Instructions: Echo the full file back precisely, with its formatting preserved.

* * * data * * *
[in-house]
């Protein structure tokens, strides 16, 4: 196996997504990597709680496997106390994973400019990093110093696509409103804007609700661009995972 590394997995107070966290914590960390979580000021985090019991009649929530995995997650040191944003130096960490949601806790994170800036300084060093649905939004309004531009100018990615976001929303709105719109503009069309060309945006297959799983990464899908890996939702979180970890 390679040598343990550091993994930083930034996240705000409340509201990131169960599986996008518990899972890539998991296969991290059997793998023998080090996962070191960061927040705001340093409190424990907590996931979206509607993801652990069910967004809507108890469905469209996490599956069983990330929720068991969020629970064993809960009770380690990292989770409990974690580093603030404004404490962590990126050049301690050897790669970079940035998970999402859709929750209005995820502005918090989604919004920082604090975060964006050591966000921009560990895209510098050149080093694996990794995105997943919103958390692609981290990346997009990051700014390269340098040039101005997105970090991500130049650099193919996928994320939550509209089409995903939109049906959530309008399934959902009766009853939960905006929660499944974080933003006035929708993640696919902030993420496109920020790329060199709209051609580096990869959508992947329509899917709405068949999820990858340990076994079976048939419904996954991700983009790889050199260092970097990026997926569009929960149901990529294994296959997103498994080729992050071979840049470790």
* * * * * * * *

[in-house]
């Protein structure tokens, strides 16, 4: 196996997504990597709680496997106390994973400019990093110093696509409103804007609700661009995972 590394997995107070966290914590960390979580000021985090019991009649929530995995997650040191944003130096960490949601806790994170800036300084060093649905939004309004531009100018990615976001929303709105719109503009069309060309945006297959799983990464899908890996939702979180970890 390679040598343990550091993994930083930034996240705000409340509201990131169960599986996008518990899972890539998991296969991290059997793998023998080090996962070191960061927040705001340093409190424990907590996931979206509607993801652990069910967004809507108890469905469209996490599956069983990330929720068991969020629970064993809960009770380690990292989770409990974690580093603030404004404490962590990126050049301690050897790669970079940035998970999402859709929750209005995820502005918090989604919004920082604090975060964006050591966000921009560990895209510098050149080093694996990794995105997943919103958390692609981290990346997009990051700014390269340098040039101005997105970090991500130049650099193919996928994320939550509209089409995903939109049906959530309008399934959902009766009853939960905006929660499944974080933003006035929708993640696919902030993420496109920020790329060199709209051609580096990869959508992947329509899917709405068949999820990858340990076994079976048939419904996954991700983009790889050199260092970097990026997926569009929960149901990529294994296959997103498994080729992050071979840049470790």